The pattern I'm working on now is the 1930's coat/dress that I posted a picture of below. Some of the pieces are so fragile they shatter when I touch them, but I think I managed to make an accurate enough copy first. Now I'm working on less fragile pieces (phew...).
I've read tips and trick on the internet that you should iron your vintage patterns before copying them, but for me that's a big NO! The heat will accelerate the deterioration-process that is inevitable, so instead I try to flatten them as much as possible by carefully unfolding them and placing my rulers on them when making the copies.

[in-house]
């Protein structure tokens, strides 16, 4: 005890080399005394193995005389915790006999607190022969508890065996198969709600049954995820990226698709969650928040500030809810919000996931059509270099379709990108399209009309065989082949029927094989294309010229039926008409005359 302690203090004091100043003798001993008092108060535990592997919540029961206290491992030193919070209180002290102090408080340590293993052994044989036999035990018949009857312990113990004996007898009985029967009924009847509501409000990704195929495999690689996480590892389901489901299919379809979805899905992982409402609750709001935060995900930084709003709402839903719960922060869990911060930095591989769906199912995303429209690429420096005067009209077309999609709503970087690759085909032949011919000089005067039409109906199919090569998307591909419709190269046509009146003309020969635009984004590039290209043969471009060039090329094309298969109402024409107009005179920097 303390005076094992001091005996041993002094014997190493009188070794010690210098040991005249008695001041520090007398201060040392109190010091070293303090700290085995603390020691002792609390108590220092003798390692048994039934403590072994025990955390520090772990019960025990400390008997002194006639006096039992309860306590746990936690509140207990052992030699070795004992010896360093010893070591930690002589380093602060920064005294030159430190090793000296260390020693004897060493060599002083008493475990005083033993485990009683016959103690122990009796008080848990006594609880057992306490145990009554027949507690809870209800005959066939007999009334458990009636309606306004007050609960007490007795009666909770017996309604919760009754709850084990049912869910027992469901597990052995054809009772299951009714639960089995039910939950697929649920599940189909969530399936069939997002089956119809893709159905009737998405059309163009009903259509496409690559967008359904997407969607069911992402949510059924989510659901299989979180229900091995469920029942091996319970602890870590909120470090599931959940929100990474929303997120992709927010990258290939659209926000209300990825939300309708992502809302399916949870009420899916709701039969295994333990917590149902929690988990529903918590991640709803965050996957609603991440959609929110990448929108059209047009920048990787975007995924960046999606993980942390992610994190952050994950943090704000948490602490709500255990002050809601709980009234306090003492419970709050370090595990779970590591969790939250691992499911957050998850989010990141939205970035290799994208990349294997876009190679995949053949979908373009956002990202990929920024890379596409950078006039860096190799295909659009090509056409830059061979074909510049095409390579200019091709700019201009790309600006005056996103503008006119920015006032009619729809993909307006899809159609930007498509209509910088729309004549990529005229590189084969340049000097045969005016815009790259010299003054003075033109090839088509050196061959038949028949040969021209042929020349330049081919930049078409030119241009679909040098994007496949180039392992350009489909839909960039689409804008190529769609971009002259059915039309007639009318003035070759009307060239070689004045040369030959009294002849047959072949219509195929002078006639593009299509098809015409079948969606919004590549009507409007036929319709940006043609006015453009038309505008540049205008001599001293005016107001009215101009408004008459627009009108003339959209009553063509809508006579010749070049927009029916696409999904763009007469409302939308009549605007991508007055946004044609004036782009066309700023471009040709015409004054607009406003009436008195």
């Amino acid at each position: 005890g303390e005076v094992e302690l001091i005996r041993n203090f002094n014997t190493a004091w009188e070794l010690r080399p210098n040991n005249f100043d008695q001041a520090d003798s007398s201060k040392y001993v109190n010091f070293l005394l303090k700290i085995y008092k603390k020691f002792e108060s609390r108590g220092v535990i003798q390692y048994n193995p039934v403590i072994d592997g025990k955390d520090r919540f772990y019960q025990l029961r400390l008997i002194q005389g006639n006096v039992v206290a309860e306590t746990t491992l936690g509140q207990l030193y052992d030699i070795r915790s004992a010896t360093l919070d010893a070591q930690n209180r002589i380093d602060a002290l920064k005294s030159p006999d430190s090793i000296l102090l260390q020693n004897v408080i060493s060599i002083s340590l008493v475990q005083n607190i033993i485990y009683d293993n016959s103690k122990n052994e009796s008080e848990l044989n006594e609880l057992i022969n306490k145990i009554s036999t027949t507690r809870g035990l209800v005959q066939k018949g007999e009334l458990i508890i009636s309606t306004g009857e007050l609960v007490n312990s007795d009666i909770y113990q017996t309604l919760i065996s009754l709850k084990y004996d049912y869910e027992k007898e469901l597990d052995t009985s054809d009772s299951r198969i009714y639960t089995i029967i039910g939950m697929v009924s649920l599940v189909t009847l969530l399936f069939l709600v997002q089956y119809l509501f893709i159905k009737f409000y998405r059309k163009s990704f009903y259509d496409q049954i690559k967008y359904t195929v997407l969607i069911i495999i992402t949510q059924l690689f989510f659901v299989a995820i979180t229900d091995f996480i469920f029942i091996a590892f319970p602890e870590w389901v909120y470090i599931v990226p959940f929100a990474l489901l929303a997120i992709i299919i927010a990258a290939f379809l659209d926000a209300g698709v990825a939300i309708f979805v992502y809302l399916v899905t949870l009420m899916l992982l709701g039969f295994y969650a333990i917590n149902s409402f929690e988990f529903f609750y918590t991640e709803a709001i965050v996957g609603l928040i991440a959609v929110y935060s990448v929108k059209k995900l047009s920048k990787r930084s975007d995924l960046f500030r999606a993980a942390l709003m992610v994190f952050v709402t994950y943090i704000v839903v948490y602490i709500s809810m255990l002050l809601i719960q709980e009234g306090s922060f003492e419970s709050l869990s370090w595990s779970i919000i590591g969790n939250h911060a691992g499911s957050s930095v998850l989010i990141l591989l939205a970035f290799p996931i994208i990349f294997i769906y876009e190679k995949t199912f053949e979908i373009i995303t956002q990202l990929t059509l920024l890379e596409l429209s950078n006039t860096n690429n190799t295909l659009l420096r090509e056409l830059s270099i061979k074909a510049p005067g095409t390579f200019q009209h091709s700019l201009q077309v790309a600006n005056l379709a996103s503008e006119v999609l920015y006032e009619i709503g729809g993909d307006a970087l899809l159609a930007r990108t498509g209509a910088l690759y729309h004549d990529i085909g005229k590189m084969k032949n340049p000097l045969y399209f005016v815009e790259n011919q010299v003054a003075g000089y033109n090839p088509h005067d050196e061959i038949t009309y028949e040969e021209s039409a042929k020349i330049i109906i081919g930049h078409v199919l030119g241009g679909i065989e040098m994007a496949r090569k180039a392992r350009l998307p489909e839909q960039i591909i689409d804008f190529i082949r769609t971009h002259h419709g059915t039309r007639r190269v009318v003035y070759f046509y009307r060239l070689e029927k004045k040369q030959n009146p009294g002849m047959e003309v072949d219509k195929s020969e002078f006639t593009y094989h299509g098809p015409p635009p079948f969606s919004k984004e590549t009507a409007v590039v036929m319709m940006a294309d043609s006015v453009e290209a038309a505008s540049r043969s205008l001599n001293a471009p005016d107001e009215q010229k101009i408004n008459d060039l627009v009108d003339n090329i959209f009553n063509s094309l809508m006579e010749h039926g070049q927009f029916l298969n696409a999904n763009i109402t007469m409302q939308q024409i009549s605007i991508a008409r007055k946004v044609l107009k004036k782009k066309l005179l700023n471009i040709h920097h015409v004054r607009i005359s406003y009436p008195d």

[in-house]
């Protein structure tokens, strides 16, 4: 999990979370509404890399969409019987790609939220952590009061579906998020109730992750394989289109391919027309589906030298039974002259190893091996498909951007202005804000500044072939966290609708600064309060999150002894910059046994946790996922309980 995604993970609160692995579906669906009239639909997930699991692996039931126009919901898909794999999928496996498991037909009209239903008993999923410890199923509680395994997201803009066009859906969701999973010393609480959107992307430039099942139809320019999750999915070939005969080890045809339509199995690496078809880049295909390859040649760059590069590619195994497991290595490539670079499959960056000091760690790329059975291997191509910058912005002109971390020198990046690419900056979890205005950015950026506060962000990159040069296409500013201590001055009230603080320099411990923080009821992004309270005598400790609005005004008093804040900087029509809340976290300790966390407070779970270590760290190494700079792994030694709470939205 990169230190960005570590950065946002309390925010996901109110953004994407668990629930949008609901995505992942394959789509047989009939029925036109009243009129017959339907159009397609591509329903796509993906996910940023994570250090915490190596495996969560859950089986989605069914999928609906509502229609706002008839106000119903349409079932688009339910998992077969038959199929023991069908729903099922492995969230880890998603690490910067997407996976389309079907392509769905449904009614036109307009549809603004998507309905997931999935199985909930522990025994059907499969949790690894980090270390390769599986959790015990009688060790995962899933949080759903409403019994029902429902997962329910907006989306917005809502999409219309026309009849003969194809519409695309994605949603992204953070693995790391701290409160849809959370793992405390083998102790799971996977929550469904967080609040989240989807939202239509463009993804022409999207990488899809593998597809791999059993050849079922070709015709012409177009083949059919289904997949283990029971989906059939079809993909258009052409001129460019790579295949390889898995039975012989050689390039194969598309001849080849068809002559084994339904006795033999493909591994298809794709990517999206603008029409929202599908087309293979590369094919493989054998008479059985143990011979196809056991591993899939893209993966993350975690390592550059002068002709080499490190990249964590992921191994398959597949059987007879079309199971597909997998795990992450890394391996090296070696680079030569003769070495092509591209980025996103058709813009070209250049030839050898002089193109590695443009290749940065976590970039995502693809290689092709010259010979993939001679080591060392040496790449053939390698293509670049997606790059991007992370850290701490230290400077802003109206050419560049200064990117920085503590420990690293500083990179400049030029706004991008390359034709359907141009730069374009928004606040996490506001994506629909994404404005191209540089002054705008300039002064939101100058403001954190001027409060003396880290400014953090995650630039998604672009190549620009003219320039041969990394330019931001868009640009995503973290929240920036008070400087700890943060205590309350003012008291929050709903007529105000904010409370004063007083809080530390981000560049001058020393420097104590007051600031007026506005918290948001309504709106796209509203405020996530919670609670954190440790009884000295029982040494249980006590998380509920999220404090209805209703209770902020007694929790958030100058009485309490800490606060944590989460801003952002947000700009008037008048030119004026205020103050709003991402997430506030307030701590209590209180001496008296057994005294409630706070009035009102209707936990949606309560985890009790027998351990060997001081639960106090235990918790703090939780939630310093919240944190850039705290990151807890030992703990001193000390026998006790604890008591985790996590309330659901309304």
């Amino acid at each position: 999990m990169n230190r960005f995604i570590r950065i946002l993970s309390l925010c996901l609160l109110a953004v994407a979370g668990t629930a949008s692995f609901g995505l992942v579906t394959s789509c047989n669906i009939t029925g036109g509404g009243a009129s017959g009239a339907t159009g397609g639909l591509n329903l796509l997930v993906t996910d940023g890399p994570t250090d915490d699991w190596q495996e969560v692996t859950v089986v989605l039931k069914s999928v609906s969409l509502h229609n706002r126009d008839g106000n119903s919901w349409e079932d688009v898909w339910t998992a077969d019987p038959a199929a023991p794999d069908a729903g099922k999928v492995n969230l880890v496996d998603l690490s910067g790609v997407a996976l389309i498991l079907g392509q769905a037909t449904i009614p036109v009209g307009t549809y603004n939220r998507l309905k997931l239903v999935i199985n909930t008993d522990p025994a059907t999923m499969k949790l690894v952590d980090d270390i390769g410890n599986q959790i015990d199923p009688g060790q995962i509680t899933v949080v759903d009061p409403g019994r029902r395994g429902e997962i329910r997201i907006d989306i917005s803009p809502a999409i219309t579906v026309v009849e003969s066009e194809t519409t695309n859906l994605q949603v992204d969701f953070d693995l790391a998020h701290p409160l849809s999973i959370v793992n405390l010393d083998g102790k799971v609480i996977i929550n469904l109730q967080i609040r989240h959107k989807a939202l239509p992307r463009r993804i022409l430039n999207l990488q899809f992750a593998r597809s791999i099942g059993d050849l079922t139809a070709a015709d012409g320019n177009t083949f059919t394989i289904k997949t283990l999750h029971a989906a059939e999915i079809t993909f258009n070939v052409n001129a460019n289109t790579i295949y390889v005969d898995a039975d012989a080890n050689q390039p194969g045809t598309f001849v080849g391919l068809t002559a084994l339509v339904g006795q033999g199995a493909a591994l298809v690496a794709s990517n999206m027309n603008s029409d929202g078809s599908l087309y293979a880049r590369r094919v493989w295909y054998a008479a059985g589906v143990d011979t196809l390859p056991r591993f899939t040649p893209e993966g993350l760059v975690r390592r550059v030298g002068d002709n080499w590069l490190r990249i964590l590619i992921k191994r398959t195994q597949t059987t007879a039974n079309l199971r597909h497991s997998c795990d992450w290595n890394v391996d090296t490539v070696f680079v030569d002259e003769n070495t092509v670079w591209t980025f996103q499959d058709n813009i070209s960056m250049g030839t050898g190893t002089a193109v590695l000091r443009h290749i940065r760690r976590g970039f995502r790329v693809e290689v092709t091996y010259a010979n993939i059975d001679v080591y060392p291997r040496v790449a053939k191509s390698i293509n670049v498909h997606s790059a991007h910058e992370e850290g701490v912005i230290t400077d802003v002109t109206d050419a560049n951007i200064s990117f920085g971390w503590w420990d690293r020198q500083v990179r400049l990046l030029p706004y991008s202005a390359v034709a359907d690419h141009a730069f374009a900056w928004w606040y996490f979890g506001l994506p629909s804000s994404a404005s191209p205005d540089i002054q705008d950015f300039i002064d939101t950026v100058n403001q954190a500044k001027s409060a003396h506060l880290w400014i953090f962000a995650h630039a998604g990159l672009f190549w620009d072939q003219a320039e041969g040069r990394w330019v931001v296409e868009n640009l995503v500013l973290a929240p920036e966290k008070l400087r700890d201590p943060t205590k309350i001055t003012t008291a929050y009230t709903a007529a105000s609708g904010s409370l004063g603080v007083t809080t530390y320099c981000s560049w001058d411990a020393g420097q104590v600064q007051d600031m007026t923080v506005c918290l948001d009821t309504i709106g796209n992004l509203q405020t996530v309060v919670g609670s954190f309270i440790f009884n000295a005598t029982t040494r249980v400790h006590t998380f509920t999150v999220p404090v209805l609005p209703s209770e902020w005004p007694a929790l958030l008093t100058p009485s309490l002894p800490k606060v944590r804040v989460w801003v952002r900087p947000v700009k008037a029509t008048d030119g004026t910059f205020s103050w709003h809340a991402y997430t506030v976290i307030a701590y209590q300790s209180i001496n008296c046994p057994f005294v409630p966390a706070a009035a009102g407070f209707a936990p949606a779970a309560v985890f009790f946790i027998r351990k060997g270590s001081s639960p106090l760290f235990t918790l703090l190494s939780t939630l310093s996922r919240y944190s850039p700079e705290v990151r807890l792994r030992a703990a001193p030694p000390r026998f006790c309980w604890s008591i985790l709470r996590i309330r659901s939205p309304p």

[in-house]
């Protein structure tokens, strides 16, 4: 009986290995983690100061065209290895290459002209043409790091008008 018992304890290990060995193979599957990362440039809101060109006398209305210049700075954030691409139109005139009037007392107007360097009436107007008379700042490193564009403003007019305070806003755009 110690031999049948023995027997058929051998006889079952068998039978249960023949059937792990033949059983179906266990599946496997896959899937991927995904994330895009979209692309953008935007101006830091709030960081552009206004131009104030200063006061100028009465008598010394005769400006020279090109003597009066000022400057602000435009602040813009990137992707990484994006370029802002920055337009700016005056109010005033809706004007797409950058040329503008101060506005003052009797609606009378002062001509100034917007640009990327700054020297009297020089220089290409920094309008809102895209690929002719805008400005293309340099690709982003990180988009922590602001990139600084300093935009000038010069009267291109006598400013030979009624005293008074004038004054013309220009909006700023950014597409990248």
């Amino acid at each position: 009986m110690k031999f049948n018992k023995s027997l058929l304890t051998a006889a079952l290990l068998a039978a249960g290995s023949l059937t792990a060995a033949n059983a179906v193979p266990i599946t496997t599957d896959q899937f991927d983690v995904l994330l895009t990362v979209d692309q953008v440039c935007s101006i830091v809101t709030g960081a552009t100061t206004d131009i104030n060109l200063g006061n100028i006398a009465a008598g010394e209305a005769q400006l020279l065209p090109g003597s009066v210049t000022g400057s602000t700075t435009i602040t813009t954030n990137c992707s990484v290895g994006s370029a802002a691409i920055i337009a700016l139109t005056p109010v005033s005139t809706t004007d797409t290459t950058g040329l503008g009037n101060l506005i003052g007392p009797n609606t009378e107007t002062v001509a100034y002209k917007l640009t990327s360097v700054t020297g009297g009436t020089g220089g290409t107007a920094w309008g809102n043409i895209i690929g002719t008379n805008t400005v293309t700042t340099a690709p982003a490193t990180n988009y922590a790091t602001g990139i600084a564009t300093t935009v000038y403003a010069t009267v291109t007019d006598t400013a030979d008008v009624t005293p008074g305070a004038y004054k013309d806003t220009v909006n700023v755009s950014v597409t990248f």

If they're very scrunched up (this one was, partly...) I use moisture instead of heat. You can use an ever so slightly damp piece of cloth and gently press the creases until the fibers straighten. Too much moisture will damage the pattern too, but it works pretty well. I got that trick from my mum who works in an archive... I trust her more!
I've made photo-copies of the instruction-sheet and envelope to preserve the originals that are very brittle too. Weighing the pattern-pieces down by placing rulers on them works pretty well and is a big help, otherwise they seem to walk around by themselves!
Loads of little marks and punctures to copy.... I'm intrigued by the system, and since I use chalk-crayons to mark up the material when I sew I think I'd actually prefer this system to modern printed patterns. I don't punch the copies though...